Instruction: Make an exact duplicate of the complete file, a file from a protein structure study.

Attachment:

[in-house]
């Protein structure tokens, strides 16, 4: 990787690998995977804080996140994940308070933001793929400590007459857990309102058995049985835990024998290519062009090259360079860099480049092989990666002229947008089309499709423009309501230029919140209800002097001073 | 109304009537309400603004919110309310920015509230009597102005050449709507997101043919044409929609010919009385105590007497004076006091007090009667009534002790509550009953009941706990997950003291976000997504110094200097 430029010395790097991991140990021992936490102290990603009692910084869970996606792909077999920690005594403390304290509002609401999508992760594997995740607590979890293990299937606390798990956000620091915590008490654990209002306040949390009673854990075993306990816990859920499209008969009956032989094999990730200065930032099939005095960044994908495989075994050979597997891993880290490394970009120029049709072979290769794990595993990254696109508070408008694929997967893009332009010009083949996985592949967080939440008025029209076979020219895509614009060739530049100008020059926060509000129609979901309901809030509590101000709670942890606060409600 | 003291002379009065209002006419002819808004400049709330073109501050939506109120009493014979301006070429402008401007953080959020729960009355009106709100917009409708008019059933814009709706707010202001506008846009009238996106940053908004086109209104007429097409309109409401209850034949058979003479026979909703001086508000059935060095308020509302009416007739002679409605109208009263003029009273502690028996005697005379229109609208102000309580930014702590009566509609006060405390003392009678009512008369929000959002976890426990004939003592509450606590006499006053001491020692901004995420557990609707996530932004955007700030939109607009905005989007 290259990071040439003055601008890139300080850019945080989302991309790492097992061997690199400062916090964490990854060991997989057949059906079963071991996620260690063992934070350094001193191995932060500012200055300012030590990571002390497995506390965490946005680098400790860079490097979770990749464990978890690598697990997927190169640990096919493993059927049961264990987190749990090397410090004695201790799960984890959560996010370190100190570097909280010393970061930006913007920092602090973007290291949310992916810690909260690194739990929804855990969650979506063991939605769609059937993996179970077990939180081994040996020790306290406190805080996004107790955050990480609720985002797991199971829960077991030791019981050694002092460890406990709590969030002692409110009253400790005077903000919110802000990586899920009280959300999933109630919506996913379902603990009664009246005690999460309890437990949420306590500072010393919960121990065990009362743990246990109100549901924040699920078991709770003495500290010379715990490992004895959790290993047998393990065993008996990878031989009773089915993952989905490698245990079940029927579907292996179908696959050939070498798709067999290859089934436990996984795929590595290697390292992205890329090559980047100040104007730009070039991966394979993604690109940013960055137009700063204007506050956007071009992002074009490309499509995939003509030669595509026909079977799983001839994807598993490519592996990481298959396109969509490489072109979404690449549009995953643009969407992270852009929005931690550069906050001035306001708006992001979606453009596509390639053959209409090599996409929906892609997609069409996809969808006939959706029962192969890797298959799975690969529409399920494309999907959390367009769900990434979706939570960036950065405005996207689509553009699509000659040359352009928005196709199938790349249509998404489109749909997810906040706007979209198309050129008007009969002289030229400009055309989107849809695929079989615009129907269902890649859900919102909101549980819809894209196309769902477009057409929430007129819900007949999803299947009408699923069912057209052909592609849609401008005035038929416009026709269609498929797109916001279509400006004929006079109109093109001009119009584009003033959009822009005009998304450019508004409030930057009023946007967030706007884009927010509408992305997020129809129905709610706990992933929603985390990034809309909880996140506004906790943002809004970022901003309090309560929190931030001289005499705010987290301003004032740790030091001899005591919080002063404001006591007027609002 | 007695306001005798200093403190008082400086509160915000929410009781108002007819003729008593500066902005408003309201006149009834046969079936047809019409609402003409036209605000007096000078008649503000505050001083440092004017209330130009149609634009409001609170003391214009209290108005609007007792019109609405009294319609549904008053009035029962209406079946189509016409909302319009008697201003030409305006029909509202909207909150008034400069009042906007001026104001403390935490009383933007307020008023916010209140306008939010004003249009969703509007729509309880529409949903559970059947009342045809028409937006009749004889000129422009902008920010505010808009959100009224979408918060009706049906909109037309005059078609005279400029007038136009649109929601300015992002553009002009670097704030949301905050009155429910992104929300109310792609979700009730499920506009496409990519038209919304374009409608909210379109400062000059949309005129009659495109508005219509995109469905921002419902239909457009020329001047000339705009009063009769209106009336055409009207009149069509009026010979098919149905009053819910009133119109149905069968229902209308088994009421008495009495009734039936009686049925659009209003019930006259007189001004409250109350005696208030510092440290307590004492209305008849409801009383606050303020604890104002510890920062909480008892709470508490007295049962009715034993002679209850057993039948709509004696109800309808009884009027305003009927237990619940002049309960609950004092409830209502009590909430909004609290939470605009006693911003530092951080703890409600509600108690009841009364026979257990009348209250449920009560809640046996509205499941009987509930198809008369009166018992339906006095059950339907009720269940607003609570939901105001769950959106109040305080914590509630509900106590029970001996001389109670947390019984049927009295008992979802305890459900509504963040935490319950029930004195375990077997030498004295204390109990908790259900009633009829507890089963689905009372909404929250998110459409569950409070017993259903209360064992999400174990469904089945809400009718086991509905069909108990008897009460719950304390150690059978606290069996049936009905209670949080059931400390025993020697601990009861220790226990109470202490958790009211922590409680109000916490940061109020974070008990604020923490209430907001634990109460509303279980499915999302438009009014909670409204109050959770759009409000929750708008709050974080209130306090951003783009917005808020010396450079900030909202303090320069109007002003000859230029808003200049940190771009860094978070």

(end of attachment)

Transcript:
[in-house]
């Protein structure tokens, strides 16, 4: 990787690998995977804080996140994940308070933001793929400590007459857990309102058995049985835990024998290519062009090259360079860099480049092989990666002229947008089309499709423009309501230029919140209800002097001073 | 109304009537309400603004919110309310920015509230009597102005050449709507997101043919044409929609010919009385105590007497004076006091007090009667009534002790509550009953009941706990997950003291976000997504110094200097 430029010395790097991991140990021992936490102290990603009692910084869970996606792909077999920690005594403390304290509002609401999508992760594997995740607590979890293990299937606390798990956000620091915590008490654990209002306040949390009673854990075993306990816990859920499209008969009956032989094999990730200065930032099939005095960044994908495989075994050979597997891993880290490394970009120029049709072979290769794990595993990254696109508070408008694929997967893009332009010009083949996985592949967080939440008025029209076979020219895509614009060739530049100008020059926060509000129609979901309901809030509590101000709670942890606060409600 | 003291002379009065209002006419002819808004400049709330073109501050939506109120009493014979301006070429402008401007953080959020729960009355009106709100917009409708008019059933814009709706707010202001506008846009009238996106940053908004086109209104007429097409309109409401209850034949058979003479026979909703001086508000059935060095308020509302009416007739002679409605109208009263003029009273502690028996005697005379229109609208102000309580930014702590009566509609006060405390003392009678009512008369929000959002976890426990004939003592509450606590006499006053001491020692901004995420557990609707996530932004955007700030939109607009905005989007 290259990071040439003055601008890139300080850019945080989302991309790492097992061997690199400062916090964490990854060991997989057949059906079963071991996620260690063992934070350094001193191995932060500012200055300012030590990571002390497995506390965490946005680098400790860079490097979770990749464990978890690598697990997927190169640990096919493993059927049961264990987190749990090397410090004695201790799960984890959560996010370190100190570097909280010393970061930006913007920092602090973007290291949310992916810690909260690194739990929804855990969650979506063991939605769609059937993996179970077990939180081994040996020790306290406190805080996004107790955050990480609720985002797991199971829960077991030791019981050694002092460890406990709590969030002692409110009253400790005077903000919110802000990586899920009280959300999933109630919506996913379902603990009664009246005690999460309890437990949420306590500072010393919960121990065990009362743990246990109100549901924040699920078991709770003495500290010379715990490992004895959790290993047998393990065993008996990878031989009773089915993952989905490698245990079940029927579907292996179908696959050939070498798709067999290859089934436990996984795929590595290697390292992205890329090559980047100040104007730009070039991966394979993604690109940013960055137009700063204007506050956007071009992002074009490309499509995939003509030669595509026909079977799983001839994807598993490519592996990481298959396109969509490489072109979404690449549009995953643009969407992270852009929005931690550069906050001035306001708006992001979606453009596509390639053959209409090599996409929906892609997609069409996809969808006939959706029962192969890797298959799975690969529409399920494309999907959390367009769900990434979706939570960036950065405005996207689509553009699509000659040359352009928005196709199938790349249509998404489109749909997810906040706007979209198309050129008007009969002289030229400009055309989107849809695929079989615009129907269902890649859900919102909101549980819809894209196309769902477009057409929430007129819900007949999803299947009408699923069912057209052909592609849609401008005035038929416009026709269609498929797109916001279509400006004929006079109109093109001009119009584009003033959009822009005009998304450019508004409030930057009023946007967030706007884009927010509408992305997020129809129905709610706990992933929603985390990034809309909880996140506004906790943002809004970022901003309090309560929190931030001289005499705010987290301003004032740790030091001899005591919080002063404001006591007027609002 | 007695306001005798200093403190008082400086509160915000929410009781108002007819003729008593500066902005408003309201006149009834046969079936047809019409609402003409036209605000007096000078008649503000505050001083440092004017209330130009149609634009409001609170003391214009209290108005609007007792019109609405009294319609549904008053009035029962209406079946189509016409909302319009008697201003030409305006029909509202909207909150008034400069009042906007001026104001403390935490009383933007307020008023916010209140306008939010004003249009969703509007729509309880529409949903559970059947009342045809028409937006009749004889000129422009902008920010505010808009959100009224979408918060009706049906909109037309005059078609005279400029007038136009649109929601300015992002553009002009670097704030949301905050009155429910992104929300109310792609979700009730499920506009496409990519038209919304374009409608909210379109400062000059949309005129009659495109508005219509995109469905921002419902239909457009020329001047000339705009009063009769209106009336055409009207009149069509009026010979098919149905009053819910009133119109149905069968229902209308088994009421008495009495009734039936009686049925659009209003019930006259007189001004409250109350005696208030510092440290307590004492209305008849409801009383606050303020604890104002510890920062909480008892709470508490007295049962009715034993002679209850057993039948709509004696109800309808009884009027305003009927237990619940002049309960609950004092409830209502009590909430909004609290939470605009006693911003530092951080703890409600509600108690009841009364026979257990009348209250449920009560809640046996509205499941009987509930198809008369009166018992339906006095059950339907009720269940607003609570939901105001769950959106109040305080914590509630509900106590029970001996001389109670947390019984049927009295008992979802305890459900509504963040935490319950029930004195375990077997030498004295204390109990908790259900009633009829507890089963689905009372909404929250998110459409569950409070017993259903209360064992999400174990469904089945809400009718086991509905069909108990008897009460719950304390150690059978606290069996049936009905209670949080059931400390025993020697601990009861220790226990109470202490958790009211922590409680109000916490940061109020974070008990604020923490209430907001634990109460509303279980499915999302438009009014909670409204109050959770759009409000929750708008709050974080209130306090951003783009917005808020010396450079900030909202303090320069109007002003000859230029808003200049940190771009860094978070």